Korea imports a significant amount of pork from other countries such as the United States, Canada, and Australia. This is because domestic production is not sufficient to meet the demand for pork in Korea.

Pork production in Korea

Pork production in Korea is mainly concentrated in the southwestern provinces of Jeolla and Chungcheong. However, there have been concerns about animal welfare and food safety in the pork industry, leading to calls for improvement and regulation.

The health benefits of pork

Pork is a good source of protein, vitamins, and minerals. It is also low in fat and calories compared to other types of meat. However, excessive consumption of pork can increase the risk of certain health problems such as heart disease and cancer.

The environmental impact of pork production

Pork production has a significant impact on the environment, particularly in terms of greenhouse gas emissions and water pollution. There are efforts underway to reduce the environmental footprint of pork production through sustainable practices.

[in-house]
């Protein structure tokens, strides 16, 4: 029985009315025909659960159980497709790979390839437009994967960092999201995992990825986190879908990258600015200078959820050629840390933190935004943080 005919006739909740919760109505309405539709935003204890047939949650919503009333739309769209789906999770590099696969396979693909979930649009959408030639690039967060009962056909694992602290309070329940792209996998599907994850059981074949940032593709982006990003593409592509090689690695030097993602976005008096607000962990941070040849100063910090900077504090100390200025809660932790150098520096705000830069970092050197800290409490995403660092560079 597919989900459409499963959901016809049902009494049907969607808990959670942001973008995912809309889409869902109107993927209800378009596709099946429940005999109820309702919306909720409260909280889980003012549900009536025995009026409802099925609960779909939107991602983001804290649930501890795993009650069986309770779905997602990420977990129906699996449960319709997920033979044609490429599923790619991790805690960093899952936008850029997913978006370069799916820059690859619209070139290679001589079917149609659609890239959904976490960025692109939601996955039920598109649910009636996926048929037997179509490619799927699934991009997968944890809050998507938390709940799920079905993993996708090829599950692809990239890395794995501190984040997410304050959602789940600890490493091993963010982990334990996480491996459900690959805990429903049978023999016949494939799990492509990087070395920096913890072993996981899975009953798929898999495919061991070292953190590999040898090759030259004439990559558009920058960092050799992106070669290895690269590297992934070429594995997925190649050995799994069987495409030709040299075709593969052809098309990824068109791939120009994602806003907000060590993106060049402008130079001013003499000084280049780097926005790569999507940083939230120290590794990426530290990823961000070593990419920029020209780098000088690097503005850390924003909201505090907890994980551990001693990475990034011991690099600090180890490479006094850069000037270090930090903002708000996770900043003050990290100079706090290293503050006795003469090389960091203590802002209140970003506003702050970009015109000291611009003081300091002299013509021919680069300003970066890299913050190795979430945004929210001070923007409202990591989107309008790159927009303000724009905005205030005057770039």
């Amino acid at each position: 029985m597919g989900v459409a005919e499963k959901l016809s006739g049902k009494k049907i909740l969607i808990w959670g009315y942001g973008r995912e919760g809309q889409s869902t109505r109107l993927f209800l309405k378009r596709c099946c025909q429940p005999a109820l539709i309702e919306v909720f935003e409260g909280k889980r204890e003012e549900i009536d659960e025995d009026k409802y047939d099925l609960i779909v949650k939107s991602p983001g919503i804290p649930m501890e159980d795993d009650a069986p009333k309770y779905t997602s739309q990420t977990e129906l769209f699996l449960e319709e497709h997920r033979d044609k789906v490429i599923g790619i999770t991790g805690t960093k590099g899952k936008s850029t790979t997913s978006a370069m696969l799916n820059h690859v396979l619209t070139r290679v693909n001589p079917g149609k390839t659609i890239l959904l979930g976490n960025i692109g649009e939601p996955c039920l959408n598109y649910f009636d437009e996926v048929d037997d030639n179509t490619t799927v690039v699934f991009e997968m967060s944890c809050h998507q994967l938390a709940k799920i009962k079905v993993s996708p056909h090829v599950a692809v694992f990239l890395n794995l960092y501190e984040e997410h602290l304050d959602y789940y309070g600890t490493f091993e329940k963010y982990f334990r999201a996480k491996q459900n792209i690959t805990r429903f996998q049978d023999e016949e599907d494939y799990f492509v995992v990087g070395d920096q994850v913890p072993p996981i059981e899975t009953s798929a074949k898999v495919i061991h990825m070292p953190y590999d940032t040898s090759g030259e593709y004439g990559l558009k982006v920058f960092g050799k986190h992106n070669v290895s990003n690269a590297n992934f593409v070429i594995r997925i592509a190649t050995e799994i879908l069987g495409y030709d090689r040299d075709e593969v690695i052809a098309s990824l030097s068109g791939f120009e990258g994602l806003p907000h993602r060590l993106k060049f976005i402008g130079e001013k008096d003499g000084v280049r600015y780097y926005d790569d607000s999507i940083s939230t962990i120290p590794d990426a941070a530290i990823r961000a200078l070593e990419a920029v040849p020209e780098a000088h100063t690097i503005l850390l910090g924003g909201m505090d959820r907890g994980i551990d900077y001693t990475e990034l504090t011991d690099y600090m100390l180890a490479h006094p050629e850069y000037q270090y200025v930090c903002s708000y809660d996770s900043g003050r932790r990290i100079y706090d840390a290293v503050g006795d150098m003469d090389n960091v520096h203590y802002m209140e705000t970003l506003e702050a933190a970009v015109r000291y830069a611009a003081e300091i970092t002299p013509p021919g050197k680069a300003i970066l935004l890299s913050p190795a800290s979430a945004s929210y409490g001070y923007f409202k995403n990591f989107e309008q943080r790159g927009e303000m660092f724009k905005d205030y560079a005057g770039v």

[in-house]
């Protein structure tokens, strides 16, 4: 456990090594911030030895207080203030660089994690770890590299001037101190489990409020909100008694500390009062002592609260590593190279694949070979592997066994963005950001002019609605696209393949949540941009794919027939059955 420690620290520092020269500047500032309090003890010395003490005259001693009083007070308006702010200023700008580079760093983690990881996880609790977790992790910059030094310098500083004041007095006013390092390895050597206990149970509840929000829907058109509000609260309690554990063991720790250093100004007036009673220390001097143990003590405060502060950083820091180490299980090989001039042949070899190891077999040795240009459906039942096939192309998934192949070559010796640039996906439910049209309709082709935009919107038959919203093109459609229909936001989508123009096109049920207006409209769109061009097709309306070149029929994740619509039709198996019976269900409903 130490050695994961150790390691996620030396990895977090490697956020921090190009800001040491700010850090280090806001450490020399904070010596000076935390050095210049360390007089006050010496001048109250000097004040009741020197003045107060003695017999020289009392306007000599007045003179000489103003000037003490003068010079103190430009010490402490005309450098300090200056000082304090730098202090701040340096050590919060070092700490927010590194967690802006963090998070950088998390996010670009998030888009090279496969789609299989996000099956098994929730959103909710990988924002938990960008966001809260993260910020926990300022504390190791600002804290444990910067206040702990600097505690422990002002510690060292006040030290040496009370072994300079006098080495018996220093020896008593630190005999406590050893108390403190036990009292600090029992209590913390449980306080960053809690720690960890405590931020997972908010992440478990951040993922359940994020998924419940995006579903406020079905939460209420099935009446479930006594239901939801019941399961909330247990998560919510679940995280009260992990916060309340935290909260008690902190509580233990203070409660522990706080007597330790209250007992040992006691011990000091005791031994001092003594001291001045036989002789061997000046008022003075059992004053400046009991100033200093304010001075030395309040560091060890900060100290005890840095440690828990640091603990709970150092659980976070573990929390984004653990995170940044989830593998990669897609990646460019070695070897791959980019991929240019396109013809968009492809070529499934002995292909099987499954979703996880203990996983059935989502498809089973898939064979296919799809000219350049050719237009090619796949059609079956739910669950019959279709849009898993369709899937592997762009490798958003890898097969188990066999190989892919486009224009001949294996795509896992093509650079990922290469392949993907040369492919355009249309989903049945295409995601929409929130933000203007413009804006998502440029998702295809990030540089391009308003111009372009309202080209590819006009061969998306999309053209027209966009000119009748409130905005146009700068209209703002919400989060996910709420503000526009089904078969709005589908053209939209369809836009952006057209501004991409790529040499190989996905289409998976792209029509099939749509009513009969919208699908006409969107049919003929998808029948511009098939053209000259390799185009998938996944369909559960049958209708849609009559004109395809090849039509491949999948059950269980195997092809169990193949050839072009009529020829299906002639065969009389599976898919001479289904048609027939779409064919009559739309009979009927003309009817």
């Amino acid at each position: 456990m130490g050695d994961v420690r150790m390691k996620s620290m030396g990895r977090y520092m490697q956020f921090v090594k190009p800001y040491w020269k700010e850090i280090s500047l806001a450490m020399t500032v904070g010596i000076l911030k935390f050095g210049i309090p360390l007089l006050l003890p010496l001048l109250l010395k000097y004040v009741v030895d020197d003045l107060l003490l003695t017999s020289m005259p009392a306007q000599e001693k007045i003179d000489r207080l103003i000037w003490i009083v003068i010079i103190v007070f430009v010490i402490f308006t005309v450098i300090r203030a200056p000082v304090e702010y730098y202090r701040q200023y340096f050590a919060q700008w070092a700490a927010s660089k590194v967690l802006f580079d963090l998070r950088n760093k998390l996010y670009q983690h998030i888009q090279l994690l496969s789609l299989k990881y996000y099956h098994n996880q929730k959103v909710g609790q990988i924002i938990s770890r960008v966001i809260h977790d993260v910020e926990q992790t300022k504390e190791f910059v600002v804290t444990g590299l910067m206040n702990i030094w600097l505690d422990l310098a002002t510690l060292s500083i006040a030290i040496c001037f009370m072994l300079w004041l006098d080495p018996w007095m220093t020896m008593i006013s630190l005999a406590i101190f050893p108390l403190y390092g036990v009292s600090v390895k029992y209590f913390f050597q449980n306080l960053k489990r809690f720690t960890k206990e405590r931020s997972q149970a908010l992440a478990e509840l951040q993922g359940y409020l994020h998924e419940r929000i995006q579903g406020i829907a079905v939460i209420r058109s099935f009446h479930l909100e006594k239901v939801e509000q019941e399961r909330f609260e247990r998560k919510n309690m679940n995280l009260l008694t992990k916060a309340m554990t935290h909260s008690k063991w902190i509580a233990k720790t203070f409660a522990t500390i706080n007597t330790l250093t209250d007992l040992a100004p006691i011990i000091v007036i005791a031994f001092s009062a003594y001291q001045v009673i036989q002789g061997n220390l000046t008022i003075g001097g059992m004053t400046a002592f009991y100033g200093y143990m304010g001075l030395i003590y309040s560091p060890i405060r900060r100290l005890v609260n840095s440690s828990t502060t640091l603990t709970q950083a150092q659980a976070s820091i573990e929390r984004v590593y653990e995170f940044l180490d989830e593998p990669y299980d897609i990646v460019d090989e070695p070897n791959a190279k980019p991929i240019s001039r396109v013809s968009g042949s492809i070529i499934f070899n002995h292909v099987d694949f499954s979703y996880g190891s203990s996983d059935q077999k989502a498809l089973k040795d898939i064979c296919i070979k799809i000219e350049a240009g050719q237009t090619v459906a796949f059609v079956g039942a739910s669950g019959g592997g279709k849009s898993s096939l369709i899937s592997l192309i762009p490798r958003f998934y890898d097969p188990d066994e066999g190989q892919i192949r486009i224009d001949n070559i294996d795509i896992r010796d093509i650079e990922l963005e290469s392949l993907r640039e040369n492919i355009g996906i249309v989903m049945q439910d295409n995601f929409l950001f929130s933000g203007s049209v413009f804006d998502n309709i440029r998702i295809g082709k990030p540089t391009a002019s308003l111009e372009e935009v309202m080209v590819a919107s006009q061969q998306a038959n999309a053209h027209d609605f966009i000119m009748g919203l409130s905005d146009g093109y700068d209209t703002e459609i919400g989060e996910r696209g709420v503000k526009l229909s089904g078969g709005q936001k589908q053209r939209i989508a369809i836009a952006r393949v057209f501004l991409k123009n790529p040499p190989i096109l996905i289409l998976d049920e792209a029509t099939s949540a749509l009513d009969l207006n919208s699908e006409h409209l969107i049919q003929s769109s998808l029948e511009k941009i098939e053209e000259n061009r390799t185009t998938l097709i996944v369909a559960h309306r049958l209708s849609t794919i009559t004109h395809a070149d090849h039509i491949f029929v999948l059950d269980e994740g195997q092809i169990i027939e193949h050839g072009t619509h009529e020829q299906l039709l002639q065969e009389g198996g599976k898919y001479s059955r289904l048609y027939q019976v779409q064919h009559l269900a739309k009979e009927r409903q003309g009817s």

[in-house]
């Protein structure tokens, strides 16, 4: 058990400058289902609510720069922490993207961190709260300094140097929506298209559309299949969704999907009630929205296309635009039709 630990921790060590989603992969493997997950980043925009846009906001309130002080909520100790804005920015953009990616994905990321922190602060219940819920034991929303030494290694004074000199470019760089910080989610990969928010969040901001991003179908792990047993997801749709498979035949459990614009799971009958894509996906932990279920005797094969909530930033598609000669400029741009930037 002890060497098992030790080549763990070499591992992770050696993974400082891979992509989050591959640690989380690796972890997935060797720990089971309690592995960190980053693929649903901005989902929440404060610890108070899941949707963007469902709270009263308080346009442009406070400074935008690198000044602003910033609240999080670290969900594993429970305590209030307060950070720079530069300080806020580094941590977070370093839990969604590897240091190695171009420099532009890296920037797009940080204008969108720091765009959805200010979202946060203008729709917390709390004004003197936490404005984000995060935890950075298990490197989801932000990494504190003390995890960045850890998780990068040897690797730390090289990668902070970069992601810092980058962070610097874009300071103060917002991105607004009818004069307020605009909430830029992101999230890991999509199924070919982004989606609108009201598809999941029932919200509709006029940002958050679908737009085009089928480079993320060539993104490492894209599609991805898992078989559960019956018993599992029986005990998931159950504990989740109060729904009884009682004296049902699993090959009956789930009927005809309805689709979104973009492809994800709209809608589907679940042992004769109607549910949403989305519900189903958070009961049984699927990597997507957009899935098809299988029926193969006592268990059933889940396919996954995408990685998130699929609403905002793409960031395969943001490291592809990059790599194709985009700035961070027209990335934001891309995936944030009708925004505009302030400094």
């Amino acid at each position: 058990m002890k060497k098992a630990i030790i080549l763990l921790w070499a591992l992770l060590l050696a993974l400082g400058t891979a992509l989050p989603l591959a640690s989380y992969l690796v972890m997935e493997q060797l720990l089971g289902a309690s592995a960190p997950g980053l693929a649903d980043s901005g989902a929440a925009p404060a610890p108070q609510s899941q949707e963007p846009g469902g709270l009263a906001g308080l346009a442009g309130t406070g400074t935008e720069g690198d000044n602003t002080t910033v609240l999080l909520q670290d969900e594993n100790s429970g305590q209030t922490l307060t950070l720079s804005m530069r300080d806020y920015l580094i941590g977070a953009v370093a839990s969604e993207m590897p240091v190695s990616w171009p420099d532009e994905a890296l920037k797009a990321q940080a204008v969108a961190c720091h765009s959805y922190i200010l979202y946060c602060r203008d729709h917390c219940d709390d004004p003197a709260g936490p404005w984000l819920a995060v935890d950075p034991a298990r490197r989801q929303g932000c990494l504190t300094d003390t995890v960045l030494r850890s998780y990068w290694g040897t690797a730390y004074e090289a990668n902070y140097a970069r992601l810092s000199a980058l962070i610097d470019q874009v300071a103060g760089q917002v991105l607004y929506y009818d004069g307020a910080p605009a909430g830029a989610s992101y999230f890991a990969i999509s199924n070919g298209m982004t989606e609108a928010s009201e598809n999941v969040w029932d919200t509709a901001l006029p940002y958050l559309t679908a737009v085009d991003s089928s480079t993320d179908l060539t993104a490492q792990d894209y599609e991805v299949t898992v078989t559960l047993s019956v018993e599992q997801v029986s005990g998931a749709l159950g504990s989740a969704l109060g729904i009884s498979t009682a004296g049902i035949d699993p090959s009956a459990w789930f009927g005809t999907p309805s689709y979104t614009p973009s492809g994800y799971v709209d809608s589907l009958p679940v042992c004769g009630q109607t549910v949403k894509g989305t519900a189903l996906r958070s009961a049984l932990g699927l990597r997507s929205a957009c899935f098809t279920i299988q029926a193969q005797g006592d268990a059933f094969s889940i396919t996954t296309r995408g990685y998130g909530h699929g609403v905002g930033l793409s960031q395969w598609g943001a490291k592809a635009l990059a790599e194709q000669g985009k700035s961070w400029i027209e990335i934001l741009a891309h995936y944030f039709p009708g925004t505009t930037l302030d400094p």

Pork and Korean cuisine abroad

Korean cuisine has gained popularity in many parts of the world, and pork dishes are often featured on Korean restaurant menus. However, the availability and quality of Korean-style pork dishes may vary depending on the location.

The future of pork consumption in Korea

As Korean society undergoes rapid changes, so too may the cultural and religious factors that influence the consumption of pork. Additionally, concerns about animal welfare, food safety, and environmental sustainability may also play a role in shaping the future of pork consumption in Korea.